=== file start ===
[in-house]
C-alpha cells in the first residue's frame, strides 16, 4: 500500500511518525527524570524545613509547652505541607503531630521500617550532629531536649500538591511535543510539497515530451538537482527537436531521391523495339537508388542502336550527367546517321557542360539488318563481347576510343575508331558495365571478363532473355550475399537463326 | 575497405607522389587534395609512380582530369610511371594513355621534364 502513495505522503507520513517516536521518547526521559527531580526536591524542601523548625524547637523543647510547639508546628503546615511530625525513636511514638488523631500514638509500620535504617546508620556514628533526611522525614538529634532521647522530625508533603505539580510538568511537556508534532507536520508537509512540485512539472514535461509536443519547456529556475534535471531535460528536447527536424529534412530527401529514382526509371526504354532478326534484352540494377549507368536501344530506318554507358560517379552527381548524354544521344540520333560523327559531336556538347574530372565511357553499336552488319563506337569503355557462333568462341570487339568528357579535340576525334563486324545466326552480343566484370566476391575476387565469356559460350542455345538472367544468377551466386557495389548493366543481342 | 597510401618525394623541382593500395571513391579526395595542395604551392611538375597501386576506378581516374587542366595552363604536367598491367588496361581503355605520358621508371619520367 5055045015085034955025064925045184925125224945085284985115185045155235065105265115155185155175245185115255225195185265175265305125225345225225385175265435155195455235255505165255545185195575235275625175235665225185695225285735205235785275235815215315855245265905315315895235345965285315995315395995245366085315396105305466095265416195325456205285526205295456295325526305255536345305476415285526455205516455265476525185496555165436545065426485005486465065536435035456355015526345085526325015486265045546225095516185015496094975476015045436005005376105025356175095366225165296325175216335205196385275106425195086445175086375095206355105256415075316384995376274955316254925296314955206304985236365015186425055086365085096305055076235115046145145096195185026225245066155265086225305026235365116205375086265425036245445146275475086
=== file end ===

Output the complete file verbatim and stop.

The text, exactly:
[in-house]
C-alpha cells in the first residue's frame, strides 16, 4: 500500500511518525527524570524545613509547652505541607503531630521500617550532629531536649500538591511535543510539497515530451538537482527537436531521391523495339537508388542502336550527367546517321557542360539488318563481347576510343575508331558495365571478363532473355550475399537463326 | 575497405607522389587534395609512380582530369610511371594513355621534364 502513495505522503507520513517516536521518547526521559527531580526536591524542601523548625524547637523543647510547639508546628503546615511530625525513636511514638488523631500514638509500620535504617546508620556514628533526611522525614538529634532521647522530625508533603505539580510538568511537556508534532507536520508537509512540485512539472514535461509536443519547456529556475534535471531535460528536447527536424529534412530527401529514382526509371526504354532478326534484352540494377549507368536501344530506318554507358560517379552527381548524354544521344540520333560523327559531336556538347574530372565511357553499336552488319563506337569503355557462333568462341570487339568528357579535340576525334563486324545466326552480343566484370566476391575476387565469356559460350542455345538472367544468377551466386557495389548493366543481342 | 597510401618525394623541382593500395571513391579526395595542395604551392611538375597501386576506378581516374587542366595552363604536367598491367588496361581503355605520358621508371619520367 5055045015085034955025064925045184925125224945085284985115185045155235065105265115155185155175245185115255225195185265175265305125225345225225385175265435155195455235255505165255545185195575235275625175235665225185695225285735205235785275235815215315855245265905315315895235345965285315995315395995245366085315396105305466095265416195325456205285526205295456295325526305255536345305476415285526455205516455265476525185496555165436545065426485005486465065536435035456355015526345085526325015486265045546225095516185015496094975476015045436005005376105025356175095366225165296325175216335205196385275106425195086445175086375095206355105256415075316384995376274955316254925296314955206304985236365015186425055086365085096305055076235115046145145096195185026225245066155265086225305026235365116205375086265425036245445146275475086